Build Your Career Get the Job 7 Unique & Creative Résumé Design Ideas

7 Unique & Creative Résumé Design Ideas

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Set yourself apart

Set yourself apart

With the job market as competitive as ever, those looking for work can't always rely on their past experience and education to set them apart from the crowd.

To help get themselves on hiring managers' radar, many job seekers are using creatively designed résumés. Rick Mundon, founder of The Whole Orange— which helps clients create résumés, websites and marketing materials — said creative résumés show hiring managersthat you know how to go beyond just opening a Word document.

"A creative résumé sets the stage for who you are right from the start," Mundon told BusinessNewsDaily. "A creative résumé can show personality, job-specific knowledge and that you're different from the rest of the pile."

While he believes it is always appropriate to use creative résumés, Mundon said it is important to consider the job to which you're applying.

"A graphic artist, for example, has to compete with tons of other creative people," he said. "A résumé with a great use of color, angles and imagery will benefit this type of person."

On the other hand, someone applying for a position as a lawyercan be creative by using a simple typography trick or adding a splash of color.

"Creativity is relative to the position you're applying for and should be approached from that angle," Mundon said.

To show how creative résumés can be, Mundon offered some of his best designs:

An abstract layout

An abstract layout

The abstract layout of the photographer is the benefit here. The image is heavy compared to the rest of the design, which forces the eye to gravitate toward the photographer's name and contact information.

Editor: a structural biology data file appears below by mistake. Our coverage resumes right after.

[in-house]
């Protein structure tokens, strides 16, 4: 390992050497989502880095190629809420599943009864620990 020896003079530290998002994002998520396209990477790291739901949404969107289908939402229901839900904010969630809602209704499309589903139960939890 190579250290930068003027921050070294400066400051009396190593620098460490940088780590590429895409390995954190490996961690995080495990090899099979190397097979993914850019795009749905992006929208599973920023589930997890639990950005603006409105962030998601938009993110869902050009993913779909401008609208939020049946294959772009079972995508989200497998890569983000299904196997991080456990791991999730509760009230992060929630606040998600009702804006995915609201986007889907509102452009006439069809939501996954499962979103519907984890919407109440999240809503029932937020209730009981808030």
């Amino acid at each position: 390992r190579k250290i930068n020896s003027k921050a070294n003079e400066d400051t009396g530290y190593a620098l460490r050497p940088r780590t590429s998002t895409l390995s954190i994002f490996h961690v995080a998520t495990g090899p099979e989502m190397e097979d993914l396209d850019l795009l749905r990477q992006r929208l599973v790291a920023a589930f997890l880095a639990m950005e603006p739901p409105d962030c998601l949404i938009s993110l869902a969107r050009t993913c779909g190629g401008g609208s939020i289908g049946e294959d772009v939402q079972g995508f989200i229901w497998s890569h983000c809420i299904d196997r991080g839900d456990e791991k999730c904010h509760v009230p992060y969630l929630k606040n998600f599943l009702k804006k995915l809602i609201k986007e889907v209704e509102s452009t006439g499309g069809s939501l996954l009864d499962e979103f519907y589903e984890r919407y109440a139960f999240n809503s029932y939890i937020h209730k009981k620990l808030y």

A love of the brand

A love of the brand

This résumé was for a woman who wanted to work for a Swiss luggage company. Using the company's brand as a base, we created this résumé with Swiss graphic-design elements, subtle leather texture and bright colors. The user was able to grab the company's attention with her enthusiasm of their brand.

Starting with the familiar

Starting with the familiar

Everyone knows what Facebook looks like on the screen, and when a hiring manager is given an easy-to-read format that resembles a pop-culture design, he or she is immediately drawn in.

Clean cut

Clean cut

This résumé is great for those who are applying to several positions. The layout is clean, offers a photo and draws in viewers with complementary colors.

A universal design

A universal design

This is a universal design that has been received very well. Many have emailed our company telling us that employers love the creativity behind this design.

Straight to the point

Straight to the point

Although this résumé is not as colorful as the rest, it performs very well. This design speaks to many positions with a very clear focus on the user's name and contact info.

Lines direct the eye

Lines direct the eye

The user, who had an active and passionate personality, was applying to work in a popular motorcycle garage. Again, the name and contact information are easy to find within an explosive design. Everything seems to be moving at a fast pace, and the use of lines directs the viewer around the page.

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Chad  Brooks
Chad Brooks

Chad Brooks is a Chicago-based freelance writer who has nearly 15 years experience in the media business. A graduate of Indiana University, he spent nearly a decade as a staff reporter for the Daily Herald in suburban Chicago, covering a wide array of topics including, local and state government, crime, the legal system and education. Following his years at the newspaper Chad worked in public relations, helping promote small businesses throughout the U.S. Follow him on Twitter.